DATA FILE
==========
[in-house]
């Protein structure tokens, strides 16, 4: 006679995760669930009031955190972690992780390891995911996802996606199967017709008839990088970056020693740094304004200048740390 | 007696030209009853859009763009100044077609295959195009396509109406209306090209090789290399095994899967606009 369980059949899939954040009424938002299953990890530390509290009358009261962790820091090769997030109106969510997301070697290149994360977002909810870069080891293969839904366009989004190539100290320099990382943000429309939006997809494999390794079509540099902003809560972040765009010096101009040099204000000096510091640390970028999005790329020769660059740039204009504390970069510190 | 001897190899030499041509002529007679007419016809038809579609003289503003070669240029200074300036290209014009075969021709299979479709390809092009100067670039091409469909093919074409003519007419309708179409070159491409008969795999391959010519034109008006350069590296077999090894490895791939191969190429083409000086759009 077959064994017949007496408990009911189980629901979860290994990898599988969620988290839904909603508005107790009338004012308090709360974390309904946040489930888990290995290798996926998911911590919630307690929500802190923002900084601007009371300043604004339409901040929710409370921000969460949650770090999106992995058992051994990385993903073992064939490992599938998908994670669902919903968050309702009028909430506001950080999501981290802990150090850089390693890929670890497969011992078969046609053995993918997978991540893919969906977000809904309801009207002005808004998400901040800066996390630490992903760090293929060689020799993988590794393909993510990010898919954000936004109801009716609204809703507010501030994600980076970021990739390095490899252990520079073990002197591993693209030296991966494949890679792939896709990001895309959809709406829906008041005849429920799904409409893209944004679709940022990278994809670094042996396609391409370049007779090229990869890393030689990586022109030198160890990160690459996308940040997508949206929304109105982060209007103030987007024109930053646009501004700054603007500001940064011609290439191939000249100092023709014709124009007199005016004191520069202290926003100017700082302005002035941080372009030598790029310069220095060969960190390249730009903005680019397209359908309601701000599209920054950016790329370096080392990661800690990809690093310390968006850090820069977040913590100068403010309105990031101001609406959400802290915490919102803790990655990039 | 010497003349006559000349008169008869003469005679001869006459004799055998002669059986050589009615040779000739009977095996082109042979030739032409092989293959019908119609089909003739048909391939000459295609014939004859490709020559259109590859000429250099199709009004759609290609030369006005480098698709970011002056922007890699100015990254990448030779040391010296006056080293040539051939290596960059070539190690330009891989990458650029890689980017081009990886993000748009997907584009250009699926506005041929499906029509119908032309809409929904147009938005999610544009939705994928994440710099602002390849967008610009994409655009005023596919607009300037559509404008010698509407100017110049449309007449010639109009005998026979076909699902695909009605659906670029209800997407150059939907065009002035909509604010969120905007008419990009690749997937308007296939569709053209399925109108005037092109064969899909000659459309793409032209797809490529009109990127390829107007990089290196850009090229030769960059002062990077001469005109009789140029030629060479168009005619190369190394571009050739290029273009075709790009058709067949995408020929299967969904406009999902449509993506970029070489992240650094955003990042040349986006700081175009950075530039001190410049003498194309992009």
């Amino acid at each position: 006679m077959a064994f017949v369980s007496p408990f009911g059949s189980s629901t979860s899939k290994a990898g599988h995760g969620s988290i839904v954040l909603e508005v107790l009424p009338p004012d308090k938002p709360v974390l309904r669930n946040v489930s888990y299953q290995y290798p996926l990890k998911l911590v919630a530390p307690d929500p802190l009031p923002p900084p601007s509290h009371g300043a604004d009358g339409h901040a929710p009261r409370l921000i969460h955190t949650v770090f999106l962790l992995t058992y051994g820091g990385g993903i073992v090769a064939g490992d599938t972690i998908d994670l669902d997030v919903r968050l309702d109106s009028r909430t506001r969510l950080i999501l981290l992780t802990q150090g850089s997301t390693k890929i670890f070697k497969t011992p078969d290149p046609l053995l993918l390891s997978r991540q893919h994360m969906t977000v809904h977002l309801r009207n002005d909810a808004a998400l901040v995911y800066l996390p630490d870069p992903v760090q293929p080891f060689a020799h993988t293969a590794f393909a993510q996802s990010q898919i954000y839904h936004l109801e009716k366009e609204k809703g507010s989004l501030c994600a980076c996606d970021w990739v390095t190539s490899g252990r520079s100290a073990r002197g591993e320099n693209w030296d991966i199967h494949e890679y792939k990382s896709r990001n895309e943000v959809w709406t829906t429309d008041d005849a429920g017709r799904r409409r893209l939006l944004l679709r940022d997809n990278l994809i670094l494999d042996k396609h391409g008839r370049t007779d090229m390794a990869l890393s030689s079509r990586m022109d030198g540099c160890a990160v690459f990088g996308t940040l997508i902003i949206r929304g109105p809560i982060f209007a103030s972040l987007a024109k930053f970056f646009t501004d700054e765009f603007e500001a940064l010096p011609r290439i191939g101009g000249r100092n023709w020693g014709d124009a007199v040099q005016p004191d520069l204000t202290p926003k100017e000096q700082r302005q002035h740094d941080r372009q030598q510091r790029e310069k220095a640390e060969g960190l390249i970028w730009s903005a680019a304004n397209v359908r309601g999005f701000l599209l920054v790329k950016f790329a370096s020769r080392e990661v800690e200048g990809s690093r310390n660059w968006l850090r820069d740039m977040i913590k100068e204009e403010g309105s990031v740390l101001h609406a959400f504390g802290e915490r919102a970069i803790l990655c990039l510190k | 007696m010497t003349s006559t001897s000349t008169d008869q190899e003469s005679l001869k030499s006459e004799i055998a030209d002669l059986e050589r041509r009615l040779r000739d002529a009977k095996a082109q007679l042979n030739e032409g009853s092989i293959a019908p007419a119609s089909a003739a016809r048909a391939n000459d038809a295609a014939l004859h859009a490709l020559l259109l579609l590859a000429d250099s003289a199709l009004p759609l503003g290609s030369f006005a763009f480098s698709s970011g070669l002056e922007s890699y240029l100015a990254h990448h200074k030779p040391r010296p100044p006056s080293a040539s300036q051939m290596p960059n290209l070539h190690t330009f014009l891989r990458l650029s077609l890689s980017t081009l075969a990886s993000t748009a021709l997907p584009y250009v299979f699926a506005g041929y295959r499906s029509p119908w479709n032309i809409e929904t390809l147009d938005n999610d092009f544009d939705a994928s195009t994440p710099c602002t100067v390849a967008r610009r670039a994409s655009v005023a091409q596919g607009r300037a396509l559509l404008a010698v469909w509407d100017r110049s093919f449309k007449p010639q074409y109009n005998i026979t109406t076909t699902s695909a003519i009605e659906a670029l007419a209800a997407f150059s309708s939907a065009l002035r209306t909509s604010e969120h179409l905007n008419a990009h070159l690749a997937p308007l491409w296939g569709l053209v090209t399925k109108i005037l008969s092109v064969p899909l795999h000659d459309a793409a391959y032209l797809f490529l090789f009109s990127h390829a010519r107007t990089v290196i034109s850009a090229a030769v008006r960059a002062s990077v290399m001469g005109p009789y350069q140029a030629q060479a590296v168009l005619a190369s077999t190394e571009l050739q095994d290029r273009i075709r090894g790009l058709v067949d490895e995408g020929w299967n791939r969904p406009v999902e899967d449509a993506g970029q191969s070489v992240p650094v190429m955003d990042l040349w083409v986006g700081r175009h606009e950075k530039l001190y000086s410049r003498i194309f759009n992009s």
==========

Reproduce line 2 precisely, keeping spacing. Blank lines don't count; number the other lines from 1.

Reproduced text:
């Protein structure tokens, strides 16, 4: 006679995760669930009031955190972690992780390891995911996802996606199967017709008839990088970056020693740094304004200048740390 | 007696030209009853859009763009100044077609295959195009396509109406209306090209090789290399095994899967606009 369980059949899939954040009424938002299953990890530390509290009358009261962790820091090769997030109106969510997301070697290149994360977002909810870069080891293969839904366009989004190539100290320099990382943000429309939006997809494999390794079509540099902003809560972040765009010096101009040099204000000096510091640390970028999005790329020769660059740039204009504390970069510190 | 001897190899030499041509002529007679007419016809038809579609003289503003070669240029200074300036290209014009075969021709299979479709390809092009100067670039091409469909093919074409003519007419309708179409070159491409008969795999391959010519034109008006350069590296077999090894490895791939191969190429083409000086759009 077959064994017949007496408990009911189980629901979860290994990898599988969620988290839904909603508005107790009338004012308090709360974390309904946040489930888990290995290798996926998911911590919630307690929500802190923002900084601007009371300043604004339409901040929710409370921000969460949650770090999106992995058992051994990385993903073992064939490992599938998908994670669902919903968050309702009028909430506001950080999501981290802990150090850089390693890929670890497969011992078969046609053995993918997978991540893919969906977000809904309801009207002005808004998400901040800066996390630490992903760090293929060689020799993988590794393909993510990010898919954000936004109801009716609204809703507010501030994600980076970021990739390095490899252990520079073990002197591993693209030296991966494949890679792939896709990001895309959809709406829906008041005849429920799904409409893209944004679709940022990278994809670094042996396609391409370049007779090229990869890393030689990586022109030198160890990160690459996308940040997508949206929304109105982060209007103030987007024109930053646009501004700054603007500001940064011609290439191939000249100092023709014709124009007199005016004191520069202290926003100017700082302005002035941080372009030598790029310069220095060969960190390249730009903005680019397209359908309601701000599209920054950016790329370096080392990661800690990809690093310390968006850090820069977040913590100068403010309105990031101001609406959400802290915490919102803790990655990039 | 010497003349006559000349008169008869003469005679001869006459004799055998002669059986050589009615040779000739009977095996082109042979030739032409092989293959019908119609089909003739048909391939000459295609014939004859490709020559259109590859000429250099199709009004759609290609030369006005480098698709970011002056922007890699100015990254990448030779040391010296006056080293040539051939290596960059070539190690330009891989990458650029890689980017081009990886993000748009997907584009250009699926506005041929499906029509119908032309809409929904147009938005999610544009939705994928994440710099602002390849967008610009994409655009005023596919607009300037559509404008010698509407100017110049449309007449010639109009005998026979076909699902695909009605659906670029209800997407150059939907065009002035909509604010969120905007008419990009690749997937308007296939569709053209399925109108005037092109064969899909000659459309793409032209797809490529009109990127390829107007990089290196850009090229030769960059002062990077001469005109009789140029030629060479168009005619190369190394571009050739290029273009075709790009058709067949995408020929299967969904406009999902449509993506970029070489992240650094955003990042040349986006700081175009950075530039001190410049003498194309992009």